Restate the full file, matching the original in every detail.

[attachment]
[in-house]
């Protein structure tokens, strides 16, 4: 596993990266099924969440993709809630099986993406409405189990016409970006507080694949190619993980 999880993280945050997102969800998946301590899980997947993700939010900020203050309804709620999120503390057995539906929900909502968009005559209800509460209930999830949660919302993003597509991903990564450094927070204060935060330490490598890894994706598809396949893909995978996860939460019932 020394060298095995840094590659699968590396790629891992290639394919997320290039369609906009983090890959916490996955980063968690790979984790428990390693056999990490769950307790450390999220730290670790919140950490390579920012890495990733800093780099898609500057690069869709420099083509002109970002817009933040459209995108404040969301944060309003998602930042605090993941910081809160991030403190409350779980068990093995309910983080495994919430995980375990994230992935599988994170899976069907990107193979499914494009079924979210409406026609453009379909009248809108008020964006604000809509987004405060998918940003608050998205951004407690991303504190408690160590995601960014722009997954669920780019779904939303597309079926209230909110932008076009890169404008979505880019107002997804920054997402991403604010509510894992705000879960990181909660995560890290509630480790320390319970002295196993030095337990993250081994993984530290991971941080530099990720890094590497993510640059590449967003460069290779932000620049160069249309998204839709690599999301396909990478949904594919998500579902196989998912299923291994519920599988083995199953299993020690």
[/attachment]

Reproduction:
[in-house]
């Protein structure tokens, strides 16, 4: 596993990266099924969440993709809630099986993406409405189990016409970006507080694949190619993980 999880993280945050997102969800998946301590899980997947993700939010900020203050309804709620999120503390057995539906929900909502968009005559209800509460209930999830949660919302993003597509991903990564450094927070204060935060330490490598890894994706598809396949893909995978996860939460019932 020394060298095995840094590659699968590396790629891992290639394919997320290039369609906009983090890959916490996955980063968690790979984790428990390693056999990490769950307790450390999220730290670790919140950490390579920012890495990733800093780099898609500057690069869709420099083509002109970002817009933040459209995108404040969301944060309003998602930042605090993941910081809160991030403190409350779980068990093995309910983080495994919430995980375990994230992935599988994170899976069907990107193979499914494009079924979210409406026609453009379909009248809108008020964006604000809509987004405060998918940003608050998205951004407690991303504190408690160590995601960014722009997954669920780019779904939303597309079926209230909110932008076009890169404008979505880019107002997804920054997402991403604010509510894992705000879960990181909660995560890290509630480790320390319970002295196993030095337990993250081994993984530290991971941080530099990720890094590497993510640059590449967003460069290779932000620049160069249309998204839709690599999301396909990478949904594919998500579902196989998912299923291994519920599988083995199953299993020690």